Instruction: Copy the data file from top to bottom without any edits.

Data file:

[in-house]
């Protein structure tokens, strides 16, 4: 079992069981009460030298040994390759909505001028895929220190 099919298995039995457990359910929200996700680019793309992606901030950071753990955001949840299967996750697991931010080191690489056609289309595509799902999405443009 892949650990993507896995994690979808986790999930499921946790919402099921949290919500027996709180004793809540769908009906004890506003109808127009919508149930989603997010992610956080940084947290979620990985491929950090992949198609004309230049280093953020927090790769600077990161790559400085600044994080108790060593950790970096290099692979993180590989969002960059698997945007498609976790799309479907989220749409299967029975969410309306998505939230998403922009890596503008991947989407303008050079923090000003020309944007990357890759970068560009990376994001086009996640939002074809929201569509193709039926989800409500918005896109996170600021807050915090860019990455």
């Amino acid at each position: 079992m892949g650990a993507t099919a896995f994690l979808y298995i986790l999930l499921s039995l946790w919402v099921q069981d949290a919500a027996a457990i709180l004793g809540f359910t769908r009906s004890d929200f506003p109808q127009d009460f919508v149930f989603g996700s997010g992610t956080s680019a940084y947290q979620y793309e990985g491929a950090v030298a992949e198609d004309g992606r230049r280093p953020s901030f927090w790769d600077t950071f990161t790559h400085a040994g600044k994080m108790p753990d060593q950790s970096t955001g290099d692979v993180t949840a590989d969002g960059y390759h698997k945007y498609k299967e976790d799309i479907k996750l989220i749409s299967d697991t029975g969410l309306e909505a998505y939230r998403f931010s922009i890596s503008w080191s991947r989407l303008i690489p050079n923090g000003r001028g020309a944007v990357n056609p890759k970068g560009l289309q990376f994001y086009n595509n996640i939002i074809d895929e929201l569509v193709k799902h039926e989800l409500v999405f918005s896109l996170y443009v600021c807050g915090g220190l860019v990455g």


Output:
[in-house]
């Protein structure tokens, strides 16, 4: 079992069981009460030298040994390759909505001028895929220190 099919298995039995457990359910929200996700680019793309992606901030950071753990955001949840299967996750697991931010080191690489056609289309595509799902999405443009 892949650990993507896995994690979808986790999930499921946790919402099921949290919500027996709180004793809540769908009906004890506003109808127009919508149930989603997010992610956080940084947290979620990985491929950090992949198609004309230049280093953020927090790769600077990161790559400085600044994080108790060593950790970096290099692979993180590989969002960059698997945007498609976790799309479907989220749409299967029975969410309306998505939230998403922009890596503008991947989407303008050079923090000003020309944007990357890759970068560009990376994001086009996640939002074809929201569509193709039926989800409500918005896109996170600021807050915090860019990455």
């Amino acid at each position: 079992m892949g650990a993507t099919a896995f994690l979808y298995i986790l999930l499921s039995l946790w919402v099921q069981d949290a919500a027996a457990i709180l004793g809540f359910t769908r009906s004890d929200f506003p109808q127009d009460f919508v149930f989603g996700s997010g992610t956080s680019a940084y947290q979620y793309e990985g491929a950090v030298a992949e198609d004309g992606r230049r280093p953020s901030f927090w790769d600077t950071f990161t790559h400085a040994g600044k994080m108790p753990d060593q950790s970096t955001g290099d692979v993180t949840a590989d969002g960059y390759h698997k945007y498609k299967e976790d799309i479907k996750l989220i749409s299967d697991t029975g969410l309306e909505a998505y939230r998403f931010s922009i890596s503008w080191s991947r989407l303008i690489p050079n923090g000003r001028g020309a944007v990357n056609p890759k970068g560009l289309q990376f994001y086009n595509n996640i939002i074809d895929e929201l569509v193709k799902h039926e989800l409500v999405f918005s896109l996170y443009v600021c807050g915090g220190l860019v990455g």